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Entropy 2013, 15(6), 2100-2128; doi:10.3390/e15062100

Quantum Thermodynamics: A Dynamical Viewpoint
Ronnie Kosloff
Institute of Chemistry, The Hebrew University, Jerusalem 91904, Israel; Tel.: + 972-26585485; Fax: + 972-26513742
Received: 26 March 2013; in revised form: 21 May 2013 / Accepted: 23 May 2013 / Published: 29 May 2013


Quantum thermodynamics addresses the emergence of thermodynamic laws from quantum mechanics. The viewpoint advocated is based on the intimate connection of quantum thermodynamics with the theory of open quantum systems. Quantum mechanics inserts dynamics into thermodynamics, giving a sound foundation to finite-time-thermodynamics. The emergence of the 0-law, I-law, II-law and III-law of thermodynamics from quantum considerations is presented. The emphasis is on consistency between the two theories, which address the same subject from different foundations. We claim that inconsistency is the result of faulty analysis, pointing to flaws in approximations.
thermodynamics; open quantum systems; heat engines; refrigerators; quantum devices; finite time thermodynamics

1. Introduction

Quantum thermodynamics is the study of thermodynamic processes within the context of quantum dynamics. Thermodynamics preceded quantum mechanics; consistency with thermodynamics led to Planck’s law, the dawn of quantum theory. Following the ideas of Planck on black body radiation, Einstein (1905) quantized the electromagnetic field [1]. Quantum thermodynamics is devoted to unraveling the intimate connection between the laws of thermodynamics and their quantum origin, requiring consistency. For many decades, the two theories developed separately. An exception is the study of Scovil et al. [2,3], which showed the equivalence of the Carnot engine [4] with the three level Maser, setting the stage for new developments.
With the establishment of quantum theory, the emergence of thermodynamics from quantum mechanics becomes a key issue. The two theories address the same subject from different viewpoints. This requires a consistent view of the state and dynamics of matter. Despite its name, dynamics is absent from most thermodynamic descriptions. The standard theory concentrates on systems close to equilibrium. This is also the prevailing view in quantum statistical mechanics, which is outside the scope of this thesis. Quantum mechanics has been used to reintroduce dynamical processes into thermodynamics. In particular, the theory of quantum open systems supplies the framework to separate the system from its environment. The Markovian master equation pioneered by Lindblad and Gorini-Kossakowski-Sudarshan (LGKS generator) [5,6] is one of the key elements of the theory of quantum thermodynamics [7,8]. The dynamical framework allows one to reinterpret and justify the theory of finite time thermodynamics [9,10,11], which addresses thermodynamic processes taking place in finite time.
A thermodynamic tradition is learning by example. The model of a heat engine by Carnot [4] led to generalizations; the first and second law of thermodynamics. A quantum mechanical model of heat engines and refrigerators allows us to incorporate dynamics into thermodynamics. Two types of devices have been studied: reciprocating engines utilizing the Otto and Carnot cycle and continuous engines resembling lasers and laser cooling devices. A reciprocating cycle is partitioned typically into four segments, two adiabats, where the working system is isolated from the environment, and two heat transfer segments, either isotherms for the Carnot cycle [12,13,14,15,16,17] or isochores for the Otto cycle [18,19,20,21,22,23,24,25,26,27,28,29,30,31]. The same cycles were then used as models for refrigerators [19,32,33,34,35].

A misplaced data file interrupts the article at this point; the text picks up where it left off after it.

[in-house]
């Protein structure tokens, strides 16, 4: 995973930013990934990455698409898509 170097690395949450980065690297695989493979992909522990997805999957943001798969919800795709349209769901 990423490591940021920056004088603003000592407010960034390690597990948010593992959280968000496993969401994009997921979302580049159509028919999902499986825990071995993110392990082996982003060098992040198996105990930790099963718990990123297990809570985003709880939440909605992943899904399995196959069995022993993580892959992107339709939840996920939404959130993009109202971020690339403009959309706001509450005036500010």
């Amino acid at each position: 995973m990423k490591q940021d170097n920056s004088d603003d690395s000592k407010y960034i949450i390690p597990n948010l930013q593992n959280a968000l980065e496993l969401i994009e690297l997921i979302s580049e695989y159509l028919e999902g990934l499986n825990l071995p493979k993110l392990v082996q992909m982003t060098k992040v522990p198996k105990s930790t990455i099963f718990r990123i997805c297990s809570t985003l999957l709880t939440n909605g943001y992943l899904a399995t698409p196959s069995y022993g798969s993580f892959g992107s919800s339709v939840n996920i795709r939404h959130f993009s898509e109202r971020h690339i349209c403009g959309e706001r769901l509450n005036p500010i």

In quantum thermodynamics, adiabats are modeled by time-dependent Hamiltonians. Typically, the external control Hamiltonian does not commute with the internal Hamiltonian. Infinitely slow operation is the prerequisite for the quantum and thermodynamic adiabatic conditions. Under these conditions, the engine’s cycle has zero power. To generate finite power, the speed of operation has to be increased. Empirically, it is known that faster motion leads to losses, due to friction. The quantum description identifies the source of friction in the inability of the system to stay diagonal in the instantaneous energy frame [27,36,37,38,39]. Once energy is accounted for, which in an engine cycle, occurs on the heat transfer segments, the off-diagonal elements are wiped out. This loss leads to the phenomenon of friction [27,38]. For special cases when the dynamics can be described by a closed set of observables, the friction can be reduced or eliminated by requiring that only at the initial and final points of the adiabatic state, the systems are diagonal in energy. This phenomena has been termed “shortcut to adiabaticity" [32,40,41,42,43,44].
In quantum thermodynamics, the heat transfer segments are described by a system-bath interaction modeled by open quantum system techniques. The LGKS generator [5,6] is typically employed [12,15,17,18]. For finite power operation, the thermal transfer process is never allowed to reach equilibrium with the heat bath, which would take an infinite amount of time. Finally, maximum power output is obtained by optimizing the time allocation on each of the segments of the cycle. The efficiency of the engine at maximum power can then be compared to the well studied results of finite-time thermodynamics [9,10,11,45,46,47,48,49]. In the limit of high temperature, the quantum model converges to the finite-time thermodynamic result [12,27,50].